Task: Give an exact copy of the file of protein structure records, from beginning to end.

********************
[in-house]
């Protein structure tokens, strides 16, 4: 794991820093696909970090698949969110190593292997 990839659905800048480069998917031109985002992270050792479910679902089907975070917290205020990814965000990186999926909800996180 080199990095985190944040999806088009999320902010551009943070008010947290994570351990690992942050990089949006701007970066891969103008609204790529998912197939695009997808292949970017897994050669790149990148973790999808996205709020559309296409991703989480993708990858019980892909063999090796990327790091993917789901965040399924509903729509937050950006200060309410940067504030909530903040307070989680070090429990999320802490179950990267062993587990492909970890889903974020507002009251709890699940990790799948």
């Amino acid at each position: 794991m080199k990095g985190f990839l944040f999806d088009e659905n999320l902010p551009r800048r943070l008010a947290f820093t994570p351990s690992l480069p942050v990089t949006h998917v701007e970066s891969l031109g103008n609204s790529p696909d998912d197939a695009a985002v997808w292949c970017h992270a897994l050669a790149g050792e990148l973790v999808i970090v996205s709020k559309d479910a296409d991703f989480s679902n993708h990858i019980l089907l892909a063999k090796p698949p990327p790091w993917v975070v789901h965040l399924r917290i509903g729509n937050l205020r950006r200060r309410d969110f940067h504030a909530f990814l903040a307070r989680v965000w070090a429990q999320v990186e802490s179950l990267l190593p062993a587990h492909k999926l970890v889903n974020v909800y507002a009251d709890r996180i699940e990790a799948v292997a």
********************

[in-house]
């Protein structure tokens, strides 16, 4: 794991820093696909970090698949969110190593292997 990839659905800048480069998917031109985002992270050792479910679902089907975070917290205020990814965000990186999926909800996180 080199990095985190944040999806088009999320902010551009943070008010947290994570351990690992942050990089949006701007970066891969103008609204790529998912197939695009997808292949970017897994050669790149990148973790999808996205709020559309296409991703989480993708990858019980892909063999090796990327790091993917789901965040399924509903729509937050950006200060309410940067504030909530903040307070989680070090429990999320802490179950990267062993587990492909970890889903974020507002009251709890699940990790799948």
């Amino acid at each position: 794991m080199k990095g985190f990839l944040f999806d088009e659905n999320l902010p551009r800048r943070l008010a947290f820093t994570p351990s690992l480069p942050v990089t949006h998917v701007e970066s891969l031109g103008n609204s790529p696909d998912d197939a695009a985002v997808w292949c970017h992270a897994l050669a790149g050792e990148l973790v999808i970090v996205s709020k559309d479910a296409d991703f989480s679902n993708h990858i019980l089907l892909a063999k090796p698949p990327p790091w993917v975070v789901h965040l399924r917290i509903g729509n937050l205020r950006r200060r309410d969110f940067h504030a909530f990814l903040a307070r989680v965000w070090a429990q999320v990186e802490s179950l990267l190593p062993a587990h492909k999926l970890v889903n974020v909800y507002a009251d709890r996180i699940e990790a799948v292997a």